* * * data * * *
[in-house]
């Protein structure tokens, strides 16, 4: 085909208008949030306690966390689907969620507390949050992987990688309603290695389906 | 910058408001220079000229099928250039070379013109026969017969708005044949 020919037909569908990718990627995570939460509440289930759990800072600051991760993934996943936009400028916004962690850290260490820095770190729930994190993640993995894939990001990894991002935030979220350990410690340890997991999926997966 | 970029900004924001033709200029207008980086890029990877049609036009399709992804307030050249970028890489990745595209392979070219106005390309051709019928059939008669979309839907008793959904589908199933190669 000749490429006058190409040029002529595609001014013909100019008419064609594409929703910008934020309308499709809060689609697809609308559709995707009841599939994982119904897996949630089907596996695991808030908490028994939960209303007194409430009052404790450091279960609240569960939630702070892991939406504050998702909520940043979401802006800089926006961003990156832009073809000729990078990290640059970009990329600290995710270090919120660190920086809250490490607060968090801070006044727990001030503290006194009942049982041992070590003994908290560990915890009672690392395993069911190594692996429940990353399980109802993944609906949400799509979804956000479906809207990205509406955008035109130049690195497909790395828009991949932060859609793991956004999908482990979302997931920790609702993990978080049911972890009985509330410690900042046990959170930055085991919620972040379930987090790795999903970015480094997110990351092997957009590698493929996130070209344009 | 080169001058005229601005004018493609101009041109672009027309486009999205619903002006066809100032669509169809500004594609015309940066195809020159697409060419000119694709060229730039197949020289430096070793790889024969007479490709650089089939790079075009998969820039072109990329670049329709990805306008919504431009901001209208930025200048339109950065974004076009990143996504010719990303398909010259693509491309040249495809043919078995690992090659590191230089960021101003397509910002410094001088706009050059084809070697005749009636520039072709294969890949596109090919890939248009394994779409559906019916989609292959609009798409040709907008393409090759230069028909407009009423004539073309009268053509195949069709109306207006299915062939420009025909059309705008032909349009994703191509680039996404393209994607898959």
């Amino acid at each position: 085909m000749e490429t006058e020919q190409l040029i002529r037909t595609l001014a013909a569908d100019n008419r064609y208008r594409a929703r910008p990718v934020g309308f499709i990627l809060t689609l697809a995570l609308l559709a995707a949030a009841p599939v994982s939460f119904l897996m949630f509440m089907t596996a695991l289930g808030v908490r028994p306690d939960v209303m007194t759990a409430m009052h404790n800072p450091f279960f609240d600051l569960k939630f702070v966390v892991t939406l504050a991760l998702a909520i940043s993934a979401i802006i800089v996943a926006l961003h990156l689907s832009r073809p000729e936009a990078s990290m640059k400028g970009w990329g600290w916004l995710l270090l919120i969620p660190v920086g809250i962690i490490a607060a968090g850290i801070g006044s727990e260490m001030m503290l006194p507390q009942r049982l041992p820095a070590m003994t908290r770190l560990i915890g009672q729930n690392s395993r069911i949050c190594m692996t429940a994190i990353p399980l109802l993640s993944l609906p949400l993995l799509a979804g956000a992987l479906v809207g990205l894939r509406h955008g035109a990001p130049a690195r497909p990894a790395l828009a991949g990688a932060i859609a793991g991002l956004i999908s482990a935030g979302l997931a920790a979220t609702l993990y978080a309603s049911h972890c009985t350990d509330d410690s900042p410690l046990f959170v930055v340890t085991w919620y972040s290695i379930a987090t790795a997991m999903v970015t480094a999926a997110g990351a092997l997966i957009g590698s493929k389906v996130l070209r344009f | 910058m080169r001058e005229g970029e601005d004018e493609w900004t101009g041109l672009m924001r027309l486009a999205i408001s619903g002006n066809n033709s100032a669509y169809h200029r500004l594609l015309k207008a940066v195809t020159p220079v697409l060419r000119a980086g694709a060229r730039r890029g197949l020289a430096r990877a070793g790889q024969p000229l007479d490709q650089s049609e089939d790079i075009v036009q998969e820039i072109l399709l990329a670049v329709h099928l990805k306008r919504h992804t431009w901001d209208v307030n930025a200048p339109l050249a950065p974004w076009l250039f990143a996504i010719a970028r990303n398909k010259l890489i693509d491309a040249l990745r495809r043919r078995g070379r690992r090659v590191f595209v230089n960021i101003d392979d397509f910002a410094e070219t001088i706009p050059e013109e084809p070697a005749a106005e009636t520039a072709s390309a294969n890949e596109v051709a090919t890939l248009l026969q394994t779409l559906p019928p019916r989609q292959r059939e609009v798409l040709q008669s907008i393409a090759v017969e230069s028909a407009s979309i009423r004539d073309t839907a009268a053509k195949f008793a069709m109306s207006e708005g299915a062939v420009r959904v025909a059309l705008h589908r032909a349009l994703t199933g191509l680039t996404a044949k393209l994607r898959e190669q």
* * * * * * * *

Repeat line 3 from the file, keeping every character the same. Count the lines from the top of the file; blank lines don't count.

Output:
């Amino acid at each position: 085909m000749e490429t006058e020919q190409l040029i002529r037909t595609l001014a013909a569908d100019n008419r064609y208008r594409a929703r910008p990718v934020g309308f499709i990627l809060t689609l697809a995570l609308l559709a995707a949030a009841p599939v994982s939460f119904l897996m949630f509440m089907t596996a695991l289930g808030v908490r028994p306690d939960v209303m007194t759990a409430m009052h404790n800072p450091f279960f609240d600051l569960k939630f702070v966390v892991t939406l504050a991760l998702a909520i940043s993934a979401i802006i800089v996943a926006l961003h990156l689907s832009r073809p000729e936009a990078s990290m640059k400028g970009w990329g600290w916004l995710l270090l919120i969620p660190v920086g809250i962690i490490a607060a968090g850290i801070g006044s727990e260490m001030m503290l006194p507390q009942r049982l041992p820095a070590m003994t908290r770190l560990i915890g009672q729930n690392s395993r069911i949050c190594m692996t429940a994190i990353p399980l109802l993640s993944l609906p949400l993995l799509a979804g956000a992987l479906v809207g990205l894939r509406h955008g035109a990001p130049a690195r497909p990894a790395l828009a991949g990688a932060i859609a793991g991002l956004i999908s482990a935030g979302l997931a920790a979220t609702l993990y978080a309603s049911h972890c009985t350990d509330d410690s900042p410690l046990f959170v930055v340890t085991w919620y972040s290695i379930a987090t790795a997991m999903v970015t480094a999926a997110g990351a092997l997966i957009g590698s493929k389906v996130l070209r344009f | 910058m080169r001058e005229g970029e601005d004018e493609w900004t101009g041109l672009m924001r027309l486009a999205i408001s619903g002006n066809n033709s100032a669509y169809h200029r500004l594609l015309k207008a940066v195809t020159p220079v697409l060419r000119a980086g694709a060229r730039r890029g197949l020289a430096r990877a070793g790889q024969p000229l007479d490709q650089s049609e089939d790079i075009v036009q998969e820039i072109l399709l990329a670049v329709h099928l990805k306008r919504h992804t431009w901001d209208v307030n930025a200048p339109l050249a950065p974004w076009l250039f990143a996504i010719a970028r990303n398909k010259l890489i693509d491309a040249l990745r495809r043919r078995g070379r690992r090659v590191f595209v230089n960021i101003d392979d397509f910002a410094e070219t001088i706009p050059e013109e084809p070697a005749a106005e009636t520039a072709s390309a294969n890949e596109v051709a090919t890939l248009l026969q394994t779409l559906p019928p019916r989609q292959r059939e609009v798409l040709q008669s907008i393409a090759v017969e230069s028909a407009s979309i009423r004539d073309t839907a009268a053509k195949f008793a069709m109306s207006e708005g299915a062939v420009r959904v025909a059309l705008h589908r032909a349009l994703t199933g191509l680039t996404a044949k393209l994607r898959e190669q």